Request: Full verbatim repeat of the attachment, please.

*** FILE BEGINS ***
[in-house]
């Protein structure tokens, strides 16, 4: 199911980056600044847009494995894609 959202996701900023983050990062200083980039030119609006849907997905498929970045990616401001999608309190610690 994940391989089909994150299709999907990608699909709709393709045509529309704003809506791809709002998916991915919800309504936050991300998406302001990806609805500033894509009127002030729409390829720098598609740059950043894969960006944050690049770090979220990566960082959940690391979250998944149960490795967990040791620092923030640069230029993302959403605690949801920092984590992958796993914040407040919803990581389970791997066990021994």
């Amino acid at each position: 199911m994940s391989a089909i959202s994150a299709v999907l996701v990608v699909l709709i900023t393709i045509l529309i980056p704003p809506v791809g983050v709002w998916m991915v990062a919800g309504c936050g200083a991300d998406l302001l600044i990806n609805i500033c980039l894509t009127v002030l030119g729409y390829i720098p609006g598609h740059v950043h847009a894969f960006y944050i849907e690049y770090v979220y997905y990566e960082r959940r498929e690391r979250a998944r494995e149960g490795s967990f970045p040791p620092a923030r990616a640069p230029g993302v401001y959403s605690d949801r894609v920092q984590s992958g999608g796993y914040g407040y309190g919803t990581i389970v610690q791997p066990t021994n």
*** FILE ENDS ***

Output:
[in-house]
């Protein structure tokens, strides 16, 4: 199911980056600044847009494995894609 959202996701900023983050990062200083980039030119609006849907997905498929970045990616401001999608309190610690 994940391989089909994150299709999907990608699909709709393709045509529309704003809506791809709002998916991915919800309504936050991300998406302001990806609805500033894509009127002030729409390829720098598609740059950043894969960006944050690049770090979220990566960082959940690391979250998944149960490795967990040791620092923030640069230029993302959403605690949801920092984590992958796993914040407040919803990581389970791997066990021994």
């Amino acid at each position: 199911m994940s391989a089909i959202s994150a299709v999907l996701v990608v699909l709709i900023t393709i045509l529309i980056p704003p809506v791809g983050v709002w998916m991915v990062a919800g309504c936050g200083a991300d998406l302001l600044i990806n609805i500033c980039l894509t009127v002030l030119g729409y390829i720098p609006g598609h740059v950043h847009a894969f960006y944050i849907e690049y770090v979220y997905y990566e960082r959940r498929e690391r979250a998944r494995e149960g490795s967990f970045p040791p620092a923030r990616a640069p230029g993302v401001y959403s605690d949801r894609v920092q984590s992958g999608g796993y914040g407040y309190g919803t990581i389970v610690q791997p066990t021994n």